Center MM, Jemal A, Smith RA, Ward E (2009) Worldwide variations in colorectal cancer. CA Cancer J Clin 59: 366-378.

Misale S, Yaeger R, Hobor S, Scala E, Janakiraman M, Liska D, Valtorta E, Schiavo R, Buscarino M, Siravegna G, Bencardino K, Cercek A, Chen CT, Veronese S, Zanon C, Sartore-Bianchi A, Gambacorta M, Gallicchio M, Vakiani E, Boscaro V, Medico E, Weiser M, Siena S, Di Nicolantonio F, Solit D, Bardelli A (2012) Emergence of KRAS mutations and acquired resistance to anti-EGFR therapy in colorectal cancer. Nature 486: 532-536.

Sameer AS (2013) Colorectal cancer: molecular mutations and polymorphisms. Front Oncol 3: 114.

Tumor Immunotherapies Combine Big for Synergy in Phase I Trials

There are currently two immune cell targeting cancer_immunotherapyimmunotherapeutic agents that have received FDA approval for treatment of various malignancies.  The first approved in 2010 was the autologous dendritic cell vaccine Provenge (Sipuleucel-T) by Dendreon Corporation, for hormone refractory metastatic prostate cancer.  A second immunotherapeutic gaining FDA approval in 2011 for late stage melanoma, was an antibody called Ipilimumab, which inhibits CTLA-4, a major negative regulator of T cell activation.  Antagonists to PD-1 such as Nivolumab and/or PD-L1, another receptor/ligand pair of T cell negative regulators, are expected to join this crowd by 2015.  However, early results from combinatorial immunotherapeutics trials have demonstrated that significant synergy may be achieved by combining several immunotherapeutic modalities. A report in the June edition of The New England Journal of Medicine by Wolchok et al., demonstrates impressive synergistic results with combination therapy of Ipilimumab and Nivolumab in achieving deep and durable tumor regression in patients with advanced metastatic melanoma.

CTLA-4 and PD-1 are negative regulatory immune checkpoint inhibitors expressed on activated T cells and share homology with the TCR co-stimulatory receptor CD28.  CTLA-4 strongly competes with CD28 for binding to CD80 (B7-1) and CD86 (B7-2) on antigen presenting cells thereby limiting CD28-activation signals, and furthermore recruits inhibitory molecules into the TCR signaling synapse.  PD-1 interacts with ligands homologous with the B7 family, PD-L1 (B7H1) and PD-L2 (B7-DC), which are upregulated on tumor and stromal cells and activated antigen presenting cells.  PD-1 interaction with its ligands leads to recruitment of SHP1 and SHP2 phosphatases to the immune synapse, resulting in inhibition of TCR-mediated signaling.  PD-1 and CTLA-4 are considered non-redundant in their functions, and thus blocking both of these has been proposed to have a synergistic effect on T cell function in cancer, which was previously demonstrated in murine tumor models.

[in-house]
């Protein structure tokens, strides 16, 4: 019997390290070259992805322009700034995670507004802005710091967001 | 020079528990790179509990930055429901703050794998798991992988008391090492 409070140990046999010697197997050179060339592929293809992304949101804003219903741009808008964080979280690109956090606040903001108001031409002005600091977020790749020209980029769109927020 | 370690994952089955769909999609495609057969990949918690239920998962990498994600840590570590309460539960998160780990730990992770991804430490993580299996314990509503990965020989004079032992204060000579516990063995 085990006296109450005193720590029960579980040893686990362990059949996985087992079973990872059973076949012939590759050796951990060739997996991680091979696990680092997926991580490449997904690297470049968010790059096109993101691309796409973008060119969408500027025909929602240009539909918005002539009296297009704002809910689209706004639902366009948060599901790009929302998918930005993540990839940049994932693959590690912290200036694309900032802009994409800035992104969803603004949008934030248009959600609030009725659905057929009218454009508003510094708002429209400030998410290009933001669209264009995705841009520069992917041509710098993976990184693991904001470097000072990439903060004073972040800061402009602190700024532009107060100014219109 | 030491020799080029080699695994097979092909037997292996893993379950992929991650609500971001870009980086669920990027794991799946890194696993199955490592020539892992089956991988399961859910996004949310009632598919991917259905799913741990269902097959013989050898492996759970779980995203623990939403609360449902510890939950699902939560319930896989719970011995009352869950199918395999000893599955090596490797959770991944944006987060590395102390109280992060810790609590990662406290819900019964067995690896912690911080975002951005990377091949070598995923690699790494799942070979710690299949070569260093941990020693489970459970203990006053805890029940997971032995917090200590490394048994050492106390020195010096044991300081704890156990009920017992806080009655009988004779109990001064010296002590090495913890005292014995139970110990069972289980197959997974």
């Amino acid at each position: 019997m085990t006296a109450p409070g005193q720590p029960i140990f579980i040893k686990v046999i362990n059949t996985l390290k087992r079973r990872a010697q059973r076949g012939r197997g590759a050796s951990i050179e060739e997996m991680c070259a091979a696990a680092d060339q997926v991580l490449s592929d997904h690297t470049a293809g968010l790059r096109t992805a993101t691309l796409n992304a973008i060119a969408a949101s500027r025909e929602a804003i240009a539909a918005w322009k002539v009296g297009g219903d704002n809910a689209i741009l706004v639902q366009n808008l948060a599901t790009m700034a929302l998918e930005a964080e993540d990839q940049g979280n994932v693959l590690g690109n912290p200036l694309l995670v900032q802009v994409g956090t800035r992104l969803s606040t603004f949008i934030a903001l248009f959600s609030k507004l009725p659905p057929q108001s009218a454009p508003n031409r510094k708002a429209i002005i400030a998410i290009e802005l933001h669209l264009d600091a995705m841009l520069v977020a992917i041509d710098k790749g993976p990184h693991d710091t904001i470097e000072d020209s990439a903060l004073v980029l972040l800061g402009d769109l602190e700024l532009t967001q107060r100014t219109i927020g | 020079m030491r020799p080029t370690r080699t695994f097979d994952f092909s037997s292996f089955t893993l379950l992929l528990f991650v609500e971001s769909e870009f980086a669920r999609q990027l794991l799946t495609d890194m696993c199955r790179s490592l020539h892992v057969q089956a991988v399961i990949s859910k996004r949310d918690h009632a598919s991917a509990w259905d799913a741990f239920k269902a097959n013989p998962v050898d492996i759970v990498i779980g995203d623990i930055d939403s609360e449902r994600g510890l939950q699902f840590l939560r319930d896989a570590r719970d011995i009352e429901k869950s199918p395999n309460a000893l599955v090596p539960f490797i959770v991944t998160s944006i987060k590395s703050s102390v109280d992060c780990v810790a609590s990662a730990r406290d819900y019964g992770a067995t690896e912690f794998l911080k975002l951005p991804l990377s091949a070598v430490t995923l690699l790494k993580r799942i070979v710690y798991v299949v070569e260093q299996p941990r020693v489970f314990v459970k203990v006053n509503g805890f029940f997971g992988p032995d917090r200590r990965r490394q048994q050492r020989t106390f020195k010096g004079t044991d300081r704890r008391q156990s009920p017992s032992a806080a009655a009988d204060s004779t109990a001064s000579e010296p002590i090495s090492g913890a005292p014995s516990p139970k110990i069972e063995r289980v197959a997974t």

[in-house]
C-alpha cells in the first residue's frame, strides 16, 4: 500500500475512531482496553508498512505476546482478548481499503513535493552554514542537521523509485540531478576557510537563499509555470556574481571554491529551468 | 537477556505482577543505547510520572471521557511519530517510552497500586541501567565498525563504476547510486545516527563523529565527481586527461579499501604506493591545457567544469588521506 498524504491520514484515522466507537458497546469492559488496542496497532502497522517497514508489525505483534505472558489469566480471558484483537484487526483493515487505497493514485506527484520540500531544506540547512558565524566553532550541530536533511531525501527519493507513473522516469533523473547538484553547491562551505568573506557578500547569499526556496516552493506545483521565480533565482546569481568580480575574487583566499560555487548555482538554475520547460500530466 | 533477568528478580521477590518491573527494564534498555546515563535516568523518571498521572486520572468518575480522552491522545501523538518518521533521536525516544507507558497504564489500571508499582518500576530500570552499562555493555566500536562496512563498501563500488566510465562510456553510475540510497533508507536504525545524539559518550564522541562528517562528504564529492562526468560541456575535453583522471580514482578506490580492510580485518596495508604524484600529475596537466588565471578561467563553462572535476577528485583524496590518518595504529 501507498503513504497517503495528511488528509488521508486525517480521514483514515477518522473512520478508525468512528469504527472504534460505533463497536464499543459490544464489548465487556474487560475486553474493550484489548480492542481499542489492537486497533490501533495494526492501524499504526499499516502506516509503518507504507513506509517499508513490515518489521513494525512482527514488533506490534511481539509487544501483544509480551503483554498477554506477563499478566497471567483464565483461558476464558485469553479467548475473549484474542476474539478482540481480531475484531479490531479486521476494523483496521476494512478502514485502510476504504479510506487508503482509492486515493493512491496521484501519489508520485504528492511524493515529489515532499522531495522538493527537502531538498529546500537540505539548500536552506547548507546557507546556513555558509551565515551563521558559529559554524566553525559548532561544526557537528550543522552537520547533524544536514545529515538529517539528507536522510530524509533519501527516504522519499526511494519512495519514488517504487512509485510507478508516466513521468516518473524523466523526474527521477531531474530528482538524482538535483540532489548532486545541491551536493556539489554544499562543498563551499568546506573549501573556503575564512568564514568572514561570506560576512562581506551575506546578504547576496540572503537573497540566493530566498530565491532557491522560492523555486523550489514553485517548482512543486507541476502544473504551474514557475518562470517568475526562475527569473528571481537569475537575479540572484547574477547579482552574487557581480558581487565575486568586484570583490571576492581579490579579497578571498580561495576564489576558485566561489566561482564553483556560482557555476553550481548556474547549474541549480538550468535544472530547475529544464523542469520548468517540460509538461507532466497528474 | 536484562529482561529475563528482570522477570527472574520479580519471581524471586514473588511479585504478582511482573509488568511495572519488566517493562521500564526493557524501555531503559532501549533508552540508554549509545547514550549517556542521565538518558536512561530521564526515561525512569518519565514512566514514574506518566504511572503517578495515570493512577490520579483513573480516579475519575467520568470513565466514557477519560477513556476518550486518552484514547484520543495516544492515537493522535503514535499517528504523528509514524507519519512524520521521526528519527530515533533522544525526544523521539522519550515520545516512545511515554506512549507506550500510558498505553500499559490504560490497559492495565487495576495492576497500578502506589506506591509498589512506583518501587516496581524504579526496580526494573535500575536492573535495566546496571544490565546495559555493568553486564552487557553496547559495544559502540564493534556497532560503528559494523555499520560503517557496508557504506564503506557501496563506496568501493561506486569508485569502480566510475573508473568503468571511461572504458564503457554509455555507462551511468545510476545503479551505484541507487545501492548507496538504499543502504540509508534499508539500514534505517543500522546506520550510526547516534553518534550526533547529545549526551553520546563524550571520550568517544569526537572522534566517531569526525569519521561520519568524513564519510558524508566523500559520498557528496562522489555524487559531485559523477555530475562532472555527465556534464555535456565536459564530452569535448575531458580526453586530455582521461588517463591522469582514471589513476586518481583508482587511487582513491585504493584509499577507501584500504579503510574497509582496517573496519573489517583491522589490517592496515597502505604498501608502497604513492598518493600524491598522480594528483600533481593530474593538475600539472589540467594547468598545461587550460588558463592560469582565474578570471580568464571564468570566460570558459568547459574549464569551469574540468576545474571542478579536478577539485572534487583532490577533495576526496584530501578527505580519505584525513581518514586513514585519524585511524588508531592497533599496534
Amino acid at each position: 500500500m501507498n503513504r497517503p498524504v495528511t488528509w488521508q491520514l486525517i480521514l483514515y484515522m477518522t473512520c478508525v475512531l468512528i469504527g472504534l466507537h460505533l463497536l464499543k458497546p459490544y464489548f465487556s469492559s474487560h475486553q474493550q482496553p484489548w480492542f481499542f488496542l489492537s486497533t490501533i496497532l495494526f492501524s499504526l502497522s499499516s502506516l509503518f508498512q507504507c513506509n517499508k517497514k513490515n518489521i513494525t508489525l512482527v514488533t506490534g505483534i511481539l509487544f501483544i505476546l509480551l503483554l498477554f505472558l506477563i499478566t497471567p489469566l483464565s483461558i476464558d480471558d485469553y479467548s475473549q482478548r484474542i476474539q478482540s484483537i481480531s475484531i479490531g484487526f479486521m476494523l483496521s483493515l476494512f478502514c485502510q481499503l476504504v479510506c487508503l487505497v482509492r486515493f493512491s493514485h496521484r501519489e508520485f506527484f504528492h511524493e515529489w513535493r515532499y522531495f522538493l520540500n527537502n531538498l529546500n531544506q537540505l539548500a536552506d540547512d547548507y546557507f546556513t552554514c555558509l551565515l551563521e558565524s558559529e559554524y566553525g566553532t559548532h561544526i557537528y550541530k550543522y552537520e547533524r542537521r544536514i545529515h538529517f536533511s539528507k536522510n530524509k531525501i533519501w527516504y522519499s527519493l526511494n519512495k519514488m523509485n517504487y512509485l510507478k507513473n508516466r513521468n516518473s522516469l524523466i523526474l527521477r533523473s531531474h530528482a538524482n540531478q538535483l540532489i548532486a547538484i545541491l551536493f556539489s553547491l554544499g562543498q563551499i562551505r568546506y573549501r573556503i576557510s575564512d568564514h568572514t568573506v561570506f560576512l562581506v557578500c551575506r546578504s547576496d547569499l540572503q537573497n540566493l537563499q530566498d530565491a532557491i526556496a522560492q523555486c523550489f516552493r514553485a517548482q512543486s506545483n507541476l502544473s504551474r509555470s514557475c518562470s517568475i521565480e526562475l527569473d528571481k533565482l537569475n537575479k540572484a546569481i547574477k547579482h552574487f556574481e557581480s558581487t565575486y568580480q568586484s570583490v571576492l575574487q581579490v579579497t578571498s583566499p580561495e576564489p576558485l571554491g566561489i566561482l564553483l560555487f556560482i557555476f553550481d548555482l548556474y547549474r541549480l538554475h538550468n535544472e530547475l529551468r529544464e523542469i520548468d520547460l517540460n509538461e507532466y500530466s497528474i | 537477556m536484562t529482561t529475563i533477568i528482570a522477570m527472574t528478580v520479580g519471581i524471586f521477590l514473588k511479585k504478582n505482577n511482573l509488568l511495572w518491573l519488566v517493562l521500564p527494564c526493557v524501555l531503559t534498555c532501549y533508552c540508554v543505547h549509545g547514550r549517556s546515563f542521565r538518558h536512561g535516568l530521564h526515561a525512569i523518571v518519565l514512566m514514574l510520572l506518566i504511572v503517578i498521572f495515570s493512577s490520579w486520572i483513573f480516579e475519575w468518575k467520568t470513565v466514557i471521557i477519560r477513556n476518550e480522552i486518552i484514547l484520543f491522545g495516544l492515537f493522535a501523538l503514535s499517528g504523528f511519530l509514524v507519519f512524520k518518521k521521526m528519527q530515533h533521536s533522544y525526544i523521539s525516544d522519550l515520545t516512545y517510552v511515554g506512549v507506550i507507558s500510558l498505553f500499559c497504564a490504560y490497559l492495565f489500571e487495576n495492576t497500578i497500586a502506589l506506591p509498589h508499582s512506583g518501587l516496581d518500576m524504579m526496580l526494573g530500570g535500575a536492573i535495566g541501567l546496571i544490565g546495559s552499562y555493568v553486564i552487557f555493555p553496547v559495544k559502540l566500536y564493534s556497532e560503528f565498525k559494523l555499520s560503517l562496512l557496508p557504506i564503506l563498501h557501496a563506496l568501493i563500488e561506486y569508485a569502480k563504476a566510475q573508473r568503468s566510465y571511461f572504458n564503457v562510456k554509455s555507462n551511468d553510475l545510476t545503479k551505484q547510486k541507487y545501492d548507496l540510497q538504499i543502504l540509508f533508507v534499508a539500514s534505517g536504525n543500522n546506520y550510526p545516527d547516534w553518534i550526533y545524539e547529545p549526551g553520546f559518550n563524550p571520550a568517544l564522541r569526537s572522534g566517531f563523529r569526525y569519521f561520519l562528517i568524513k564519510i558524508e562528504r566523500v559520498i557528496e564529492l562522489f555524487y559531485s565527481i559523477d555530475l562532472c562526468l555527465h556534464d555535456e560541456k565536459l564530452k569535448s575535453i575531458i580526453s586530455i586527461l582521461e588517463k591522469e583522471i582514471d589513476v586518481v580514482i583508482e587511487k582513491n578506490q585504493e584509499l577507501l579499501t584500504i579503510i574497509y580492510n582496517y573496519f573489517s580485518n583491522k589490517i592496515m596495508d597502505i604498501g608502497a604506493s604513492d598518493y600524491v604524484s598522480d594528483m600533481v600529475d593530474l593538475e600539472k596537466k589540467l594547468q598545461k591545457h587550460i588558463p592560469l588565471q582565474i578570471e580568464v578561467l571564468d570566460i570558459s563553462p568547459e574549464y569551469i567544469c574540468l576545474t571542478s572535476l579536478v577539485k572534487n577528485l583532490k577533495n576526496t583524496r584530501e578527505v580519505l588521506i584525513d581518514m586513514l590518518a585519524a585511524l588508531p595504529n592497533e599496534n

In previous clinical trials, Bristol-Myers Squibb’s Ipilimumab (MDX-010, Yervoy, IgG1) with or without a gp100 peptide vaccine extended overall survival of previously treated metastatic melanoma patients by almost 4 months versus gp100 peptide alone.  In a second study, Ipilimumab plus darcarbazine versus darcarbazine alone was tested in previously untreated metastatic melanoma patients.  The addition of Ipilimumab to the darcarbazine regimen extended overall survival by approximately two months, and lent to significantly higher survival rates at 1, 2, and 3 years later.  Bristol-Myers Squibb’s PD-1 blocking antibody (BMS-936558, IgG4) showed significant clinical efficiency in metastatic or advanced non–small-cell lung cancer, melanoma, and renal-cell cancer.

In this dose-escalation phase I trial reported on by Wolchok et al., 53 patients with advanced melanoma were concurrently treated with Ipilimumab and Nivolumab, and 33 patients received sequenced treatment.  Although the primary goal of a phase I trial is to evaluate safety, the clinical responses of the concurrently treated patients were exciting enough to garner much attention.  In the concurrent regimen, 40% of patients had an objective response (modified WHO criteria), and 16 patients had a reduction in their tumor burden by 80% or more at 12 weeks, 5 being complete responses. Not only were responses faster and more pronounced than the previous clinical trials evaluating these inhibitors alone, but in the responding patients, the reduction in tumor burden was quite durable over the course of the study.  Thus, results from phase III clinical trials comparing the combination to the inhibitors alone will be eagerly awaited.  As an interesting note, tumor expression of PD-L1 has been proposed to be an indication of efficacy for Nivolumab.  However, even in patients with PD-L1-negative tumors, responses to this combination regimen were observed.